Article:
Post by pitithefool »

Ceisiwr wrote: Sat May 08, 2021 5:37 pm
That point being when it comes to the attainment of nevasaññānāsaññāyatana without any doubt, even for the Jhāna-lite folks, it is impossible to think at all since there is barely any mind left to speak of. What is there, for the likes of Uddaka Rāmaputta who is currently existing in that realm, is the underlying tendencies and taints. For those ascetics who are still human and who, unlike Āḷāra Kālāma & Uddaka Rāmaputta, are eternalists the thought and view of that state being a true self comes after leaving said attainment. In the sutta of MN 111 that you gave earlier, as you noted, there is nothing to be said when actually in the attainment. It's a blank and barely conscious state.

Anyway, I think I will leave it there. I've said all that needs to be said. Time to have a short break from posting online. All the best :smile:

:anjali:
Wise choice :anjali:

Hmm let's think of this though. A bit nit-picky I know but are you saying that the mind of someone who views the attainment as self or eternal is non-different than one who views it as non-self and impermanent, while they are in it?
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pegembara
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Re: suttas where mind and body (31 body parts of meditator) dichotomy is incontrovertible, exposing Abhidhamma incoheren

Post by pegembara »

At Savatthi. "Monks, eye-consciousness is inconstant, changeable, alterable. Ear-consciousness... Nose-consciousness... Tongue-consciousness... Body-consciousness... Intellect-consciousness is inconstant, changeable, alterable.

"One who has conviction & belief that these phenomena are this way is called a faith-follower: one who has entered the orderliness of rightness, entered the plane of people of integrity, transcended the plane of the run-of-the-mill. He is incapable of doing any deed by which he might be reborn in hell, in the animal womb, or in the realm of hungry shades. He is incapable of passing away until he has realized the fruit of stream-entry.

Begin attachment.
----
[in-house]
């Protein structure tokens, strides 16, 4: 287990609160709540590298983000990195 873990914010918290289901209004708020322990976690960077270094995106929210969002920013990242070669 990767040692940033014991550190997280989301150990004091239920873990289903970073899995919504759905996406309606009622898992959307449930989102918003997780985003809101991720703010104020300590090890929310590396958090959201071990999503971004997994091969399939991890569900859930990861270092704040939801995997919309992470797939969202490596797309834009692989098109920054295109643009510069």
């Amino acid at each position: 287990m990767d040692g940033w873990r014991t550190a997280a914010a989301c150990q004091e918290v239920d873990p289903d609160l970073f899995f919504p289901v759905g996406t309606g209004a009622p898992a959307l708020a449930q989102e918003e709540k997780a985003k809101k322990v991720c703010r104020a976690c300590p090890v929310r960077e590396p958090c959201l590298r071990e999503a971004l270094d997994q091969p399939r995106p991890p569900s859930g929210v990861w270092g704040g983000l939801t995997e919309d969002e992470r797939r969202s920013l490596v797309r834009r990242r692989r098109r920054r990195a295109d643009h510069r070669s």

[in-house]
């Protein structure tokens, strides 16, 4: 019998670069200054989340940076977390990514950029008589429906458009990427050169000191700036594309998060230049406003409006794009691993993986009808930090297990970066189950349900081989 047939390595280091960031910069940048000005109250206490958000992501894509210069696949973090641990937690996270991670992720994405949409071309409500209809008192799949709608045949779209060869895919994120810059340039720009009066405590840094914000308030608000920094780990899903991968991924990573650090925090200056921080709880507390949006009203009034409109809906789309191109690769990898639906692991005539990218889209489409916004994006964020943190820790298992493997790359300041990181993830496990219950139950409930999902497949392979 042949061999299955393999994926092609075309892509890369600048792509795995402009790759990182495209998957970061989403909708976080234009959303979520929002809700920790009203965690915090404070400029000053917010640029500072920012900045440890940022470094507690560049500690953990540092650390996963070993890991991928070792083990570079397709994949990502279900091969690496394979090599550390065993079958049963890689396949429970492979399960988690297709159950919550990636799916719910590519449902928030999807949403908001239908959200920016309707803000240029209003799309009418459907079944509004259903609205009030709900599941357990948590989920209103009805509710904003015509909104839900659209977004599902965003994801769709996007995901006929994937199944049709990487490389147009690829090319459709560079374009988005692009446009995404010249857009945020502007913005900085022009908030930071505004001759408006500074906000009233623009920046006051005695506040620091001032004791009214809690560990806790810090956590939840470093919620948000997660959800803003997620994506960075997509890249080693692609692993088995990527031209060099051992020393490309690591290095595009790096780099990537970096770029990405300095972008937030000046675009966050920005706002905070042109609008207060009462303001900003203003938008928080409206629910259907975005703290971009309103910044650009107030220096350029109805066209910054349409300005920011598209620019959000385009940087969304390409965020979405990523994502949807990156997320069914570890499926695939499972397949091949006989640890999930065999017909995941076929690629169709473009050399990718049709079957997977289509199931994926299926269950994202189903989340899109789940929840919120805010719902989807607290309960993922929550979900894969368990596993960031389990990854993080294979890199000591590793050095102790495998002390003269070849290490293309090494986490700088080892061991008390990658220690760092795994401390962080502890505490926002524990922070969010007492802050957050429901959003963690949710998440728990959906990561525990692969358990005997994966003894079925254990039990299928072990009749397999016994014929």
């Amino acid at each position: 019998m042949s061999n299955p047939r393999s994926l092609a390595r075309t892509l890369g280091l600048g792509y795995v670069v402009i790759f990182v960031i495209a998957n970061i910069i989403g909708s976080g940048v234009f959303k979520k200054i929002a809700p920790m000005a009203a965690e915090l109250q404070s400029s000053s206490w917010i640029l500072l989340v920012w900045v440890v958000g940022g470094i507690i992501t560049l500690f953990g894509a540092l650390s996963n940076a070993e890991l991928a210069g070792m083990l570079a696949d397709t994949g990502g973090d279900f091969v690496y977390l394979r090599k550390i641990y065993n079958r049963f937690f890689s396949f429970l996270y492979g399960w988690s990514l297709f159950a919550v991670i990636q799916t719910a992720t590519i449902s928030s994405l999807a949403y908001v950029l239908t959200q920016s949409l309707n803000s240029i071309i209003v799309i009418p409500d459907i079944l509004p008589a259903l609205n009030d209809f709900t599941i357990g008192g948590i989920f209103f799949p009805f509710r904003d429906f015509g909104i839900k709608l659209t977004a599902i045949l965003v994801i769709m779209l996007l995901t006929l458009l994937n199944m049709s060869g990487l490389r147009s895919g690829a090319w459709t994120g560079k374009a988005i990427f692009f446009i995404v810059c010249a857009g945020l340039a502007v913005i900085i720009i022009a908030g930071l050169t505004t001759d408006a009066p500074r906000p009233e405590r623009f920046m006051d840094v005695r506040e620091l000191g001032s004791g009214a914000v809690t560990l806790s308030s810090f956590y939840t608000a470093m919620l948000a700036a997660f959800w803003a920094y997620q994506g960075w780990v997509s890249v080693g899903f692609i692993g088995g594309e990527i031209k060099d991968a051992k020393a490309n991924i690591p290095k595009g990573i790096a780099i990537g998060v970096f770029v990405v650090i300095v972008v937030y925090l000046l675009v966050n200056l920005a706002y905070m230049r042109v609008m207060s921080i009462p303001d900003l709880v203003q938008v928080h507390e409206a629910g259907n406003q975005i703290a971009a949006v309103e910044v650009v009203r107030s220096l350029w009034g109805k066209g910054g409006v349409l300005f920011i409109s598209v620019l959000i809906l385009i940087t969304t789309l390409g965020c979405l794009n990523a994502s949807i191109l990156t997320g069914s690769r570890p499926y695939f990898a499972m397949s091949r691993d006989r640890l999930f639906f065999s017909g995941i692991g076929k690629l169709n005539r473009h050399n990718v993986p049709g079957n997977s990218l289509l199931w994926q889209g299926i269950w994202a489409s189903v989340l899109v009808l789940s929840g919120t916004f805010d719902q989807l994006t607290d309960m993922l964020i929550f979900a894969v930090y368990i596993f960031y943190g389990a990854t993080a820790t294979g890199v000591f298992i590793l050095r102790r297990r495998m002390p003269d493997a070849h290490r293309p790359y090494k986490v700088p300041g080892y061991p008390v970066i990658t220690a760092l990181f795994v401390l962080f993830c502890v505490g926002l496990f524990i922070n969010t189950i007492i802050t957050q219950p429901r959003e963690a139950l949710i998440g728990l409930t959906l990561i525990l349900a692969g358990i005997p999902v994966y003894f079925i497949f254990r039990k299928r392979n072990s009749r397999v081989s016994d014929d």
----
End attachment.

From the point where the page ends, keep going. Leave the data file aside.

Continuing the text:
"One who, after pondering with a modicum of discernment, has accepted that these phenomena are this way is called a Dhamma-follower: one who has entered the orderliness of rightness, entered the plane of people of integrity, transcended the plane of the run-of-the-mill. He is incapable of doing any deed by which he might be reborn in hell, in the animal womb, or in the realm of hungry shades. He is incapable of passing away until he has realized the fruit of stream-entry.
There is your discursive thinking.
"One who knows and sees that these phenomena are this way is called a stream-enterer, steadfast, never again destined for states of woe, headed for self-awakening."

https://www.accesstoinsight.org/tipitak ... .than.html
No thinking required for this. If you put your hands on a hot stove you know what to do ... no need to think.
The Blessed One said: “Develop concentration, monks. A concentrated monk discerns in line with what has come into being. And what does he discern in line with what has come into being? The origination1 & disappearance of form. The origination & disappearance of feeling… perception… fabrications. The origination & disappearance of consciousness.
https://www.dhammatalks.org/suttas/SN/SN22_5.html
You should develop concentration, bhikkhus. Concentrated, bhikkhus, a bhikkhu understands as it actually is. And what does he understand as it actually is?

He understands as it actually is: 'This is suffering' He understands as it actually is: 'This is the cause of suffering' He understands as it actually is: 'This is the cessation of suffering' He understands as it actually is: 'This is the path leading to the cessation of suffering'.

http://www.buddha-vacana.org/sutta/samy ... 6-001.html
So can insight[vipassana] occur in samadhi without thinking?

Svakkhato Bhagavata dhammo sanditthiko akaliko ehipassiko opanayiko
Last edited by pegembara on Sun May 09, 2021 12:35 am, edited 2 times in total.
And what is right speech? Abstaining from lying, from divisive speech, from abusive speech, & from idle chatter: This is called right speech.
pegembara
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Re: suttas where mind and body (31 body parts of meditator) dichotomy is incontrovertible, exposing Abhidhamma incoheren

Post by pegembara »

"However, knowing & seeing the eye as it actually is present, knowing & seeing forms... consciousness at the eye... contact at the eye as they actually are present, knowing & seeing whatever arises conditioned through contact at the eye — experienced as pleasure, pain, or neither-pleasure-nor-pain — as it actually is present, one is not infatuated with the eye... forms... consciousness at the eye... contact at the eye... whatever arises conditioned by contact at the eye and is experienced as pleasure, pain, or neither-pleasure-nor-pain.